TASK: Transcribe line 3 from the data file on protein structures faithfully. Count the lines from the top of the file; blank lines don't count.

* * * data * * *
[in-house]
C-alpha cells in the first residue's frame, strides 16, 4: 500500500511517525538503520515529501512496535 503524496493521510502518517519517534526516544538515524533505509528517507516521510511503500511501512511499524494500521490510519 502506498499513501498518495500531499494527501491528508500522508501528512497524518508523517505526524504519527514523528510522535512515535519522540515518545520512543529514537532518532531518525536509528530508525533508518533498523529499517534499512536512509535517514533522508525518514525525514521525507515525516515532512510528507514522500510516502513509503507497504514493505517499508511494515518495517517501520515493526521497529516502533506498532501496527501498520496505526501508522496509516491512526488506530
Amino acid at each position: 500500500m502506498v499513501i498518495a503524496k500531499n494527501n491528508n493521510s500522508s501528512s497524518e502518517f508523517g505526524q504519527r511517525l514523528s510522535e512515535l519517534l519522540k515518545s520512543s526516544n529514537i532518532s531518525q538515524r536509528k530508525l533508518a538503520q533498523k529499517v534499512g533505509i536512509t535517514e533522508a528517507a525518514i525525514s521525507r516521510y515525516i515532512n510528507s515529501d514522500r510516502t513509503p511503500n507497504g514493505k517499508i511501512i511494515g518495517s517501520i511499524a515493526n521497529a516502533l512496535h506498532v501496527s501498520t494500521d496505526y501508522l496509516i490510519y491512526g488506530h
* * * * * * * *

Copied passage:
Amino acid at each position: 500500500m502506498v499513501i498518495a503524496k500531499n494527501n491528508n493521510s500522508s501528512s497524518e502518517f508523517g505526524q504519527r511517525l514523528s510522535e512515535l519517534l519522540k515518545s520512543s526516544n529514537i532518532s531518525q538515524r536509528k530508525l533508518a538503520q533498523k529499517v534499512g533505509i536512509t535517514e533522508a528517507a525518514i525525514s521525507r516521510y515525516i515532512n510528507s515529501d514522500r510516502t513509503p511503500n507497504g514493505k517499508i511501512i511494515g518495517s517501520i511499524a515493526n521497529a516502533l512496535h506498532v501496527s501498520t494500521d496505526y501508522l496509516i490510519y491512526g488506530h